As I’ve mentioned on this blog before, Håkan Nesser is one of my favourite authors from Scandinavia. He’s an interesting writer because, although he hails from Sweden, his Van Veeteren books are set in the fictional city of Maardam which I’ve always felt has a Dutch feel to the place. The actual country where the city is located is never revealed to the reader. With his last book to be translated into English, The G File, the series came to an end. This year, however, fans of Nesser have two standalone books of his to enjoy: The Summer of Kim Novak which I’ll be reviewing next week and The Living and Dead in Winsford. They are very different but excellent reads.
In the village of Winsford on Exmoor, a woman arrives to take up residency of an isolated cottage. She tells locals that she is a Swedish author who is writing her next book. However, Maria’s intention is simply to outlive her dog. Maria is escaping the recent traumas where we know that she and her husband, Martin, had to flee Stockholm because of a scandal. Martin is portrayed as a blustery liar who may have raped a maid at a hotel. Her children are keeping their distance and Maria has long since stopped loving her husband. However, why Maria is now on her own in a foreign country is only gradually revealed.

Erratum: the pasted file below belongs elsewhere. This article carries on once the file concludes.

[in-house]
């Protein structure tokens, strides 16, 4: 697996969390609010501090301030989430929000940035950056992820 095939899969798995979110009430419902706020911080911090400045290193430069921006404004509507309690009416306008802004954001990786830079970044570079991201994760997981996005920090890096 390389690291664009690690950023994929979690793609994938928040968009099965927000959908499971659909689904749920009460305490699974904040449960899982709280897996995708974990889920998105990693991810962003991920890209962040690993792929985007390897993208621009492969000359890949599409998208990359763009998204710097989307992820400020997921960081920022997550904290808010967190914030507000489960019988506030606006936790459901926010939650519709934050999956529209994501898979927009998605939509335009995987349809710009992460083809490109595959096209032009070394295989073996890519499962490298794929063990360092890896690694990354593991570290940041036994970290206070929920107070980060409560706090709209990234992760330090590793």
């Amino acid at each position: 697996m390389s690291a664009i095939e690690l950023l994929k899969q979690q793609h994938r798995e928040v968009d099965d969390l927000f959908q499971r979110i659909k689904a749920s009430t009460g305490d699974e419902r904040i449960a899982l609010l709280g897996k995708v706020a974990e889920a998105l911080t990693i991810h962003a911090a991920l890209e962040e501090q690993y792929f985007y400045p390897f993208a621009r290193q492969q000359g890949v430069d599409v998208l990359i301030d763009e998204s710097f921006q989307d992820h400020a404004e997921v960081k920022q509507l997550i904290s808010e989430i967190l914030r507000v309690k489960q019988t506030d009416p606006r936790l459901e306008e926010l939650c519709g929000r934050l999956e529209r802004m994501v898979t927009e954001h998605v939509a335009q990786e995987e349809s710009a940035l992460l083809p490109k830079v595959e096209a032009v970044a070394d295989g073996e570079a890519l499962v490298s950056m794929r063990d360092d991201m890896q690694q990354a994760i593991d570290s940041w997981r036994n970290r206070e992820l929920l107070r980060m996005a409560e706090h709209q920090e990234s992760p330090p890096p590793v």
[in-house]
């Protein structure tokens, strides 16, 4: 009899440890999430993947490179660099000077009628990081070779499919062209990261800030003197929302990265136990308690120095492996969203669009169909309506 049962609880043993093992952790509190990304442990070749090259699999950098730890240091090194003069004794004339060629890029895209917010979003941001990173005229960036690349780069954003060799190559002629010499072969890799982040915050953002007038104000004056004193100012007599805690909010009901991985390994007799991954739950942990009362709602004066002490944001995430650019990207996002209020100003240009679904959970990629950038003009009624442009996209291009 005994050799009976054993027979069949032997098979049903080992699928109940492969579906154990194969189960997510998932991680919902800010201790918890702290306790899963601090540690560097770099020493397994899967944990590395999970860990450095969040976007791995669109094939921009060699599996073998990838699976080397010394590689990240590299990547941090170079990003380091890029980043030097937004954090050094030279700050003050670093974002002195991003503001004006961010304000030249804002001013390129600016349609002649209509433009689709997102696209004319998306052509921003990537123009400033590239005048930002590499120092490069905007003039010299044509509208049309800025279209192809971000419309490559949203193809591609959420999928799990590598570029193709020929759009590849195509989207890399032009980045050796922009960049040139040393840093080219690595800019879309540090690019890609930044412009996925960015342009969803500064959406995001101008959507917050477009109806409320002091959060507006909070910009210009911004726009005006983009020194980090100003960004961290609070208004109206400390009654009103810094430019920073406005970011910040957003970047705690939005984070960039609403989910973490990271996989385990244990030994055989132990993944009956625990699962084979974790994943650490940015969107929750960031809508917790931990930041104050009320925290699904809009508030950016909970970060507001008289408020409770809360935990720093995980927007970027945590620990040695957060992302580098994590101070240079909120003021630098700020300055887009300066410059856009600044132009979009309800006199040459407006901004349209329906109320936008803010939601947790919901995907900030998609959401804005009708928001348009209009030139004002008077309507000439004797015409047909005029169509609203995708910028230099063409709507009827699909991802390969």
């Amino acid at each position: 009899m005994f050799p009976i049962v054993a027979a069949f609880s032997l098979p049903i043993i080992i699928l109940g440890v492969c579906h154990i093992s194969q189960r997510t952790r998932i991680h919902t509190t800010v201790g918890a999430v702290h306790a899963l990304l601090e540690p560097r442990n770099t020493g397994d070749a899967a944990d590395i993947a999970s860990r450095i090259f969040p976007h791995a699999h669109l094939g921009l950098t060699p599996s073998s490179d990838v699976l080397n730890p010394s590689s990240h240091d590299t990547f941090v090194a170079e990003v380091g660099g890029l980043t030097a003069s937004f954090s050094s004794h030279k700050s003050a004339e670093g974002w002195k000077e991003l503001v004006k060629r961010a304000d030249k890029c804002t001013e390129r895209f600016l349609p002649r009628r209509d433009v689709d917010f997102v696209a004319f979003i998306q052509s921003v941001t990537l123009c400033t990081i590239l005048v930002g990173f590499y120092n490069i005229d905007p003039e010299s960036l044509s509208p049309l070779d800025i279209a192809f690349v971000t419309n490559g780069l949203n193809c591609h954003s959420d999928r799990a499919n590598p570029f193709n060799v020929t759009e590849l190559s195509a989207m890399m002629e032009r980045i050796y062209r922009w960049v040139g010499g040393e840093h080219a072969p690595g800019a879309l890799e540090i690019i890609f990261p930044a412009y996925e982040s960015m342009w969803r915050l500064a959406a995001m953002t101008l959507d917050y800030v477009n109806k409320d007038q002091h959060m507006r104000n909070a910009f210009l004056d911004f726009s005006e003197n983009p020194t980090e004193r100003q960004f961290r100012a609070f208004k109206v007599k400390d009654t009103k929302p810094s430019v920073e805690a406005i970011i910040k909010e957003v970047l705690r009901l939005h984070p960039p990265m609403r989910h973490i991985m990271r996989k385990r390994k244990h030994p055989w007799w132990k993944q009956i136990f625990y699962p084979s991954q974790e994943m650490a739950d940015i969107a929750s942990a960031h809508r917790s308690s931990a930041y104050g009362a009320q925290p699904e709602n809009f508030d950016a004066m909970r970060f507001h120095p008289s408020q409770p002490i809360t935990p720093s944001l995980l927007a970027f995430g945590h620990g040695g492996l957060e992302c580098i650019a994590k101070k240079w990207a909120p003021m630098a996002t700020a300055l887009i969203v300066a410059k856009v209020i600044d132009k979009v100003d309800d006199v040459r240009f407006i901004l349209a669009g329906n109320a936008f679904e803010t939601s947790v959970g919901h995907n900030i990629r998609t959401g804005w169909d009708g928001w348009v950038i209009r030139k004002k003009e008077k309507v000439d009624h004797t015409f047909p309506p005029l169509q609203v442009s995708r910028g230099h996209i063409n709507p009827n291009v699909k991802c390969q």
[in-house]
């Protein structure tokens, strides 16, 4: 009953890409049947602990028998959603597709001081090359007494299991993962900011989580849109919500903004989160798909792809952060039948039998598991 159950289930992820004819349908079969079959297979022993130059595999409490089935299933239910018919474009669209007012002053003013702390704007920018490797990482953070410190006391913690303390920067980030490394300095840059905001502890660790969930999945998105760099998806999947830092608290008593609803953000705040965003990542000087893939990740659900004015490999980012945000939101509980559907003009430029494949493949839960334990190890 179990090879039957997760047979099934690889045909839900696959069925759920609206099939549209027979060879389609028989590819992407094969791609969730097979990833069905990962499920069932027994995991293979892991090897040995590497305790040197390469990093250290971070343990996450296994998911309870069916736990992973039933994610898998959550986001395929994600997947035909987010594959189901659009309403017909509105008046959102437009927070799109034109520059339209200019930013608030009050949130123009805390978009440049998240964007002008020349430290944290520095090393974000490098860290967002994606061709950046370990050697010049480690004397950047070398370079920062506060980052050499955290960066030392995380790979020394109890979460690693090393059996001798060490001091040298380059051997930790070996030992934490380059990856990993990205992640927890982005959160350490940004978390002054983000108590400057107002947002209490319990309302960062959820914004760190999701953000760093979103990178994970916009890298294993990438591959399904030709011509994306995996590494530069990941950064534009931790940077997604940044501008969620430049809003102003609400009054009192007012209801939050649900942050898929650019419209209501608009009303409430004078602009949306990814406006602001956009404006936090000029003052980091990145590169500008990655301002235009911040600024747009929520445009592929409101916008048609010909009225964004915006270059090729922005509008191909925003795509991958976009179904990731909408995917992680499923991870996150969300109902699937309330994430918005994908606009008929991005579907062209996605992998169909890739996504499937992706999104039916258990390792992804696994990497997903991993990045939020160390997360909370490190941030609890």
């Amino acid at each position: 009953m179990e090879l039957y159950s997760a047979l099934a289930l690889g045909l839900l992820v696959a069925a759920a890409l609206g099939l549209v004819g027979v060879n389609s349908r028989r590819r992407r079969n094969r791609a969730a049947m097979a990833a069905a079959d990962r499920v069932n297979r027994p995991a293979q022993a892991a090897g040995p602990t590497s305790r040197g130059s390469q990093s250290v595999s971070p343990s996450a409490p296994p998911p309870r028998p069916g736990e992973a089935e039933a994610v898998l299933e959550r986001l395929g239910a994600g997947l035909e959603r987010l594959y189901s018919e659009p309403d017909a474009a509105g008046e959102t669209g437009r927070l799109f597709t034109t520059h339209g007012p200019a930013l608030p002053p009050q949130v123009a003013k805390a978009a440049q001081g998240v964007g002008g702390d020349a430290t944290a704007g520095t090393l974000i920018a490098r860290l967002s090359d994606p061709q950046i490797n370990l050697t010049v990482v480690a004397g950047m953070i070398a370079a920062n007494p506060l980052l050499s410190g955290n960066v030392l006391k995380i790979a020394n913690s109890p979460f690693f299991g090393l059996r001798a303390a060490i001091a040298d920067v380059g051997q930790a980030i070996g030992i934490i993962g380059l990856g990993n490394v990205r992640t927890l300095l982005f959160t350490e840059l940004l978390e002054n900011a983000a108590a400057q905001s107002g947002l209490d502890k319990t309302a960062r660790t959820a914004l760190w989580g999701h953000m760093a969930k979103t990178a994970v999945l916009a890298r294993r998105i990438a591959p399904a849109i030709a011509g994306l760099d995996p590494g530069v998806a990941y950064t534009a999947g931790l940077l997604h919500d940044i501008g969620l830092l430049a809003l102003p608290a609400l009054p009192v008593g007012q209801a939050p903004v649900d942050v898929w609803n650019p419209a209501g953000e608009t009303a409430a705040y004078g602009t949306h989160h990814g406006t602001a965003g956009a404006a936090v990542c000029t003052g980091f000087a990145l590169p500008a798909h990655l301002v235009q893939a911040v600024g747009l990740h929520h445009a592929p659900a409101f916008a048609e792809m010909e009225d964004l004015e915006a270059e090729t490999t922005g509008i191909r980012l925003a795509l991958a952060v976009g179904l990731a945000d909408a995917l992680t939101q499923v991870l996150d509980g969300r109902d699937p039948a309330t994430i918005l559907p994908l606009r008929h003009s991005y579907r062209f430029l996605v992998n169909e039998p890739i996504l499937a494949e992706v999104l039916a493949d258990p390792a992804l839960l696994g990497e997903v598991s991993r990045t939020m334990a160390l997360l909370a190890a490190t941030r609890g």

Håkan Nesser generality writes substantial books and The Living and Dead in Winsford is no exception. The atmosphere of Exmoor, its isolated location and bleak weather is well portrayed and Maria appears to revel in the landscape, taking long walks in an attempt to exorcise the past. What her personal history is, however, is only gradually revealed to the reader. When it becomes clear what Maria is escaping from, the reader becomes engrossed in how Maria’s story will be concluded. This is partly due to the fact that she clearly settles into the community, forming a relationship with a local man. It’s hard to say any more without giving too much of the plot away.
The book is part thriller but also reads like literary fiction. This is no surprise as Nesser is an excellent writer. The tone is less humorous than his Van Veetern series but was perfectly suited to the narrative. A great read.
Thanks to Pan Macmillan for my review copy. The translation was by Laurie Thompson.